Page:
Grainy: What Kinds of Particles Make up Soil?

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Author: Janice VanCleave


What kinds of particles make up soil?


  • Sheet of paper
  • 1 teaspoon
  • (5 ml) of dry soil (a sample can be collected from outside or from an indoor flower pot)
  • Magnifying lens




  1. Place the sheet of typing paper on a table near a window with direct sunlight.
  2. Spread about ½ teaspoon (2.5 ml) of soil onto the paper.
  3. Observe the soil through the magnifying lens. Note the differences in the shapes, sizes, and colors of the soil particles. Determine which type of particle is most abundant in the sample.
  4. Rub the soil between your thumb and fingers. Observe how the soil feels as you rub it between your fingers.
  5. Allow the particles to fall onto the paper.
  6. Study the soil again through the magnifying lens.


The description will vary depending on the type of soil. Generally the sample will contain small twigs; tiny, irregularly shaped stones (usually brown or grey); small, irregularly shaped, clear glassy pieces; tiny balls; and specks of brown dirt. The texture or feel of the soil changes as you rub it between your thumb and finger. At first, it feels smooth, but it changes to a grainier texture. The twigs, stones, and glassy pieces are surrounded by tiny specks of brown dirt.


The texture of the soil changes after being rubbed because the smooth dirt balls break up and fall away, leaving the hard stones and sand grains behind. Soil contains particles of various sizes, which determine the texture of the soil. The largest particles are stones and gravel; these are irregularly shaped pieces of rock and are larger than .08 inch (.2 cm) in diameter. The next smallest-sized particles are sand grains; these particles look like pieces of clear, rounded glass and are smaller than .08 inch (.2 cm).

Some of the particles have diameters less than .00016 inch (.0004 cm) and would require a powerful microscope in order to be seen. The amount of each kind of particle in a soil sample not only determines the name given to the soil, but how it behaves. An example is soil that is called sandy. Sandy soil contains at least 70 percent sand and does not hold water well because there are large spaces between the grains. Sandy soil is loose, allowing water to drain through rapidly.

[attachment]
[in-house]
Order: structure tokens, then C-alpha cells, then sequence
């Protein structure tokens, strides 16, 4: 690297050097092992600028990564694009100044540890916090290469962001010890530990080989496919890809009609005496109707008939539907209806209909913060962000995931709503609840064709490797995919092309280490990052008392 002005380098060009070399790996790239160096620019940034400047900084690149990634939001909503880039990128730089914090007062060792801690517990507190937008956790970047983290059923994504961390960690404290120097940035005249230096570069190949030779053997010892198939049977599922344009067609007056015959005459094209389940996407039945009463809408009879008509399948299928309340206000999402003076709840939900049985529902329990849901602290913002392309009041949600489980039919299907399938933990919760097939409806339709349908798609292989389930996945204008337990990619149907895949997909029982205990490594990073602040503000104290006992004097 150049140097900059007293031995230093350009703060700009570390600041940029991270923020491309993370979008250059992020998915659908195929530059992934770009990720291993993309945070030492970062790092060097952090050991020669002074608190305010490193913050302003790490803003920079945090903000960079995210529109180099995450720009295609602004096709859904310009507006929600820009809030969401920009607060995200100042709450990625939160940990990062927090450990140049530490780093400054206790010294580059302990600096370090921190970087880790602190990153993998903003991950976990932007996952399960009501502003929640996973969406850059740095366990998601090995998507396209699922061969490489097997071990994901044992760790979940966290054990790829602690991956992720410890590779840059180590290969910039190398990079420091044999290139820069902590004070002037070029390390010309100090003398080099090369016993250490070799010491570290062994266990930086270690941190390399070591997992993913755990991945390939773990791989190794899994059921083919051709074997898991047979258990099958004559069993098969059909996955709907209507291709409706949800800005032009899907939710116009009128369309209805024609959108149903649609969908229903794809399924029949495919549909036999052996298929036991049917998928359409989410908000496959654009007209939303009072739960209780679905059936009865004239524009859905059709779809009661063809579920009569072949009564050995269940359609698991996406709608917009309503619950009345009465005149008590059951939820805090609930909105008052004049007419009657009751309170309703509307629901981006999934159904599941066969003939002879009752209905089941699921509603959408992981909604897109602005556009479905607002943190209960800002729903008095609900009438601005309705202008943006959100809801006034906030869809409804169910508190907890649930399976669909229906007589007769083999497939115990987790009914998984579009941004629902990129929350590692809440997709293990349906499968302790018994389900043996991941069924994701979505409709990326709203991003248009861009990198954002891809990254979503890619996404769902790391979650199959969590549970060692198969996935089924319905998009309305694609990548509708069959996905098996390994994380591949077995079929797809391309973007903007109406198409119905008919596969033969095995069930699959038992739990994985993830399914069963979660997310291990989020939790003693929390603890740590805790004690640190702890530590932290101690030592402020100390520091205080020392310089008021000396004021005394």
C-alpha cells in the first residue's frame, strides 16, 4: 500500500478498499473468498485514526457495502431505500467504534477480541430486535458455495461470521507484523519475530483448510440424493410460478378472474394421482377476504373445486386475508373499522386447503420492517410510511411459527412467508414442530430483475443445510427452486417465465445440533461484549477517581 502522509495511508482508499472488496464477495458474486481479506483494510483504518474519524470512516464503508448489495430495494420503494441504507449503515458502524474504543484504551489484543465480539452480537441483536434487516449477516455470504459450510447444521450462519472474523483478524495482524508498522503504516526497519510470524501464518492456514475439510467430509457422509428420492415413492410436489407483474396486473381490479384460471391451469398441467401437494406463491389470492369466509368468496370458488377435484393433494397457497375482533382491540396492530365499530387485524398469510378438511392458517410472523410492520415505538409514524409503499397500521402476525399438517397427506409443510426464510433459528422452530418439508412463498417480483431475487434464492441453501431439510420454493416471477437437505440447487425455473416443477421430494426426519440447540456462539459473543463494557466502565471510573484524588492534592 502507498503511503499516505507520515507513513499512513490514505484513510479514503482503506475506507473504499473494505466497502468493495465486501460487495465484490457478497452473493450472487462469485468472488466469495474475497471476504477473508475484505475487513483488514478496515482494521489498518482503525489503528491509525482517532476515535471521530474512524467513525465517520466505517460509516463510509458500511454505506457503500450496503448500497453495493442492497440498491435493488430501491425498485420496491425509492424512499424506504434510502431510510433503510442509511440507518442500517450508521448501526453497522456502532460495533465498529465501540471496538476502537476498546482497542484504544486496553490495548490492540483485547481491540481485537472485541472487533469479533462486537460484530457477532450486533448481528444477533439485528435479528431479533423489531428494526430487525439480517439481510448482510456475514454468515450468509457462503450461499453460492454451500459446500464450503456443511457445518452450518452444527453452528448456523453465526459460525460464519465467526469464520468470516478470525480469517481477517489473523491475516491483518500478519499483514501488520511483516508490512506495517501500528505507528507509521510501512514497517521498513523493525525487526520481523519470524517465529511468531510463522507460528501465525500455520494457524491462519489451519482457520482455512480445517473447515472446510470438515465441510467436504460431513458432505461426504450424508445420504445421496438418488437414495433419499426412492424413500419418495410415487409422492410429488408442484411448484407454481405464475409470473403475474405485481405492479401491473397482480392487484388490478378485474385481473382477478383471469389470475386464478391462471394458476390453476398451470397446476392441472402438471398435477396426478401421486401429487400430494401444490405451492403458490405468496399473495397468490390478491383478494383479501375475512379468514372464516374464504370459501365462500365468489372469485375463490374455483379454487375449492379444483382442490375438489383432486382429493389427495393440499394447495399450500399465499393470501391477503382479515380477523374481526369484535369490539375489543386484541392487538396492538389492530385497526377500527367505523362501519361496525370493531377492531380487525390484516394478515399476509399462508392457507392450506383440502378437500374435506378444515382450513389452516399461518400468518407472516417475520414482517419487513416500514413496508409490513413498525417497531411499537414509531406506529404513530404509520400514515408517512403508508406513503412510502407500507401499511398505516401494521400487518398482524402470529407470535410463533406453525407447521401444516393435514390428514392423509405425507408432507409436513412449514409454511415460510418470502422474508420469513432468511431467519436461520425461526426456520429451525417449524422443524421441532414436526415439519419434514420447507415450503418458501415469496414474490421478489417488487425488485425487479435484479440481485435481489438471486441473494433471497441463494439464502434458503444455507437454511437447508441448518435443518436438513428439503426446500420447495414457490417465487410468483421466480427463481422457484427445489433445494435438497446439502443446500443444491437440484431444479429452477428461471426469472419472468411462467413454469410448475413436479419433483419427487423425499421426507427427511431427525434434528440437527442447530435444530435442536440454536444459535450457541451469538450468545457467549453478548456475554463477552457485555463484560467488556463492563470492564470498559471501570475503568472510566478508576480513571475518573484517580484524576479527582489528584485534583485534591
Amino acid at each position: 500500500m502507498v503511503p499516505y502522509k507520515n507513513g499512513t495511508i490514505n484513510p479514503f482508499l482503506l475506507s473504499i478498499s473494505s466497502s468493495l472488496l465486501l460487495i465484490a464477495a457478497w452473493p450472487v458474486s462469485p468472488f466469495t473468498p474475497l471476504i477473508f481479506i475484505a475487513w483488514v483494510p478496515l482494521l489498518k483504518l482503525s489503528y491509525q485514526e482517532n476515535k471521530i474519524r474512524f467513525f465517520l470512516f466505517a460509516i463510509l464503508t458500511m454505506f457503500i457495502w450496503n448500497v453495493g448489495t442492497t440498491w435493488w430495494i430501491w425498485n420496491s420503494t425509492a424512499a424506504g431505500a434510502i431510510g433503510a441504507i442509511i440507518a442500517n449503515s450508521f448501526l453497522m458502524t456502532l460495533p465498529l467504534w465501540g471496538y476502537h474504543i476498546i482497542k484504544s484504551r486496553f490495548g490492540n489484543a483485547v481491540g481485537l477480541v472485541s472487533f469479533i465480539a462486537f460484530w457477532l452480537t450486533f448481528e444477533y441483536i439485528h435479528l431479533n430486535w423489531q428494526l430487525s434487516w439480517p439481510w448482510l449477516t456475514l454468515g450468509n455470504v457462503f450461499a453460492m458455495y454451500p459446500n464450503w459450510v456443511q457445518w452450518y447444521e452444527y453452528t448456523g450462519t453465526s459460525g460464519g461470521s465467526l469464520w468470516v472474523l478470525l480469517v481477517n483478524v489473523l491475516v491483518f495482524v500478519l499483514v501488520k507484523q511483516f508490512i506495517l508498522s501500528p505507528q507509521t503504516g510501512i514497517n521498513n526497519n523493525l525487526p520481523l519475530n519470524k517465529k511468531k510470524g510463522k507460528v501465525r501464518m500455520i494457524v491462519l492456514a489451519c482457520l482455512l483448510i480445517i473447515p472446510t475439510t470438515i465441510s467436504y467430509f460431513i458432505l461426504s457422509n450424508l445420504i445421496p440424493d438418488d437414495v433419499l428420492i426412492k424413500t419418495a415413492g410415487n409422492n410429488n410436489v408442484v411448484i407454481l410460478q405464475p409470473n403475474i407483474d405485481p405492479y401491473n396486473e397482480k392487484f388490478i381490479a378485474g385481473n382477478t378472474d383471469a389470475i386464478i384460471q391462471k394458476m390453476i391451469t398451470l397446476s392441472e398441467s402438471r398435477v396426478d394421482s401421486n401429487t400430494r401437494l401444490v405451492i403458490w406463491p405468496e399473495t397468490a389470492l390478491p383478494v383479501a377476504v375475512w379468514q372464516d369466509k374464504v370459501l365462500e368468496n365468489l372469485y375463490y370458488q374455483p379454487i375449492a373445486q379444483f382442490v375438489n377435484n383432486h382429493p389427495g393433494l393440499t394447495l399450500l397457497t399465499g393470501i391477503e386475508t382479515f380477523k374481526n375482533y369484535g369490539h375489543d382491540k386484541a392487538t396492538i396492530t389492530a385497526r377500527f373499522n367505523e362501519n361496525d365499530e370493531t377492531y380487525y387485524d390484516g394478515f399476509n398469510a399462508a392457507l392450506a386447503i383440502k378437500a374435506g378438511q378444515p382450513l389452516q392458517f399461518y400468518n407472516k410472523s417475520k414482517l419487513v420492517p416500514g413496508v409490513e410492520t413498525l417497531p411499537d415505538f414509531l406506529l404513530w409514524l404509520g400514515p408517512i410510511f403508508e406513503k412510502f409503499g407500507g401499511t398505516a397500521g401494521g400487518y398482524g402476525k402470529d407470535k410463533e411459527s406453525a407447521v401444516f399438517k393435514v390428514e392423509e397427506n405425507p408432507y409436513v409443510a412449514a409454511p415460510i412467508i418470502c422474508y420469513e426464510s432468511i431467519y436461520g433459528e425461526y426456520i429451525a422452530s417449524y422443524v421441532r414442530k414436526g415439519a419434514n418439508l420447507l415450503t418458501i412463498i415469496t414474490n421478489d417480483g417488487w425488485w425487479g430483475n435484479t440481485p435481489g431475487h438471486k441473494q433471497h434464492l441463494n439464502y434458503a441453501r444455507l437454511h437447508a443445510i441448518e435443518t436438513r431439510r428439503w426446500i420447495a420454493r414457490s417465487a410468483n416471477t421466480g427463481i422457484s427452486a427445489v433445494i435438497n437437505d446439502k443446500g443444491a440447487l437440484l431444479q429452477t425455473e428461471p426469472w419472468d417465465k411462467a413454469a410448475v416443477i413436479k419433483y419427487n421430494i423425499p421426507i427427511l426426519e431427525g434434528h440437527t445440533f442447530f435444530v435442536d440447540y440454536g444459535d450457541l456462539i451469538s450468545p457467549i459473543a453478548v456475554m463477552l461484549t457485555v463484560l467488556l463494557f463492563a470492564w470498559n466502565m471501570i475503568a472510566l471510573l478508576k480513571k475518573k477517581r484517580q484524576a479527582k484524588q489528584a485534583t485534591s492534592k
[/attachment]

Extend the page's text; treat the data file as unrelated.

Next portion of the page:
Try It With A Microscope

Microscope Procedure

  1. Rub a soil sample between your thumb and finger, allowing the particles to fall onto a microscope slide.
  2. Place a coverslip over the particles and press gently to flatten them.
  3. Position the desk lamp so that the slide is brightly lit from above, and use the mirror or light attachment on the microscope to project light onto the slide from below.
  4. Move the slide around to study all areas.

Microscope Results

Some of the particles look transparent and others are opaque (materials that light does not pass through). The sizes and shapes of the particles vary.

Let's Explore

Repeat the original experiment using samples of a soil collected from different locations. Samples taken from house plants may contain small, round pieces of white plastic foam. Science Fair Hint: Collect soil samples from different locations while on a vacation or ask friends and relatives to mail you some. Use information learned about the different samples, their location, and their appearance under a magnifying lens and/or a microscope as part of a project display.

Show Time!

Use an earth science text to discover more about soil horizons, and the differences in soil color, texture, and composition in each layer. Collect samples of soil at different depths and study their appearances with magnifying instruments. Look for a place where a road has been cut into a hill or mountain, because this provides a good cutaway section of different soil horizons. Photographs of this roadside area, along with drawings of magnified views of the soil samples, can be displayed.

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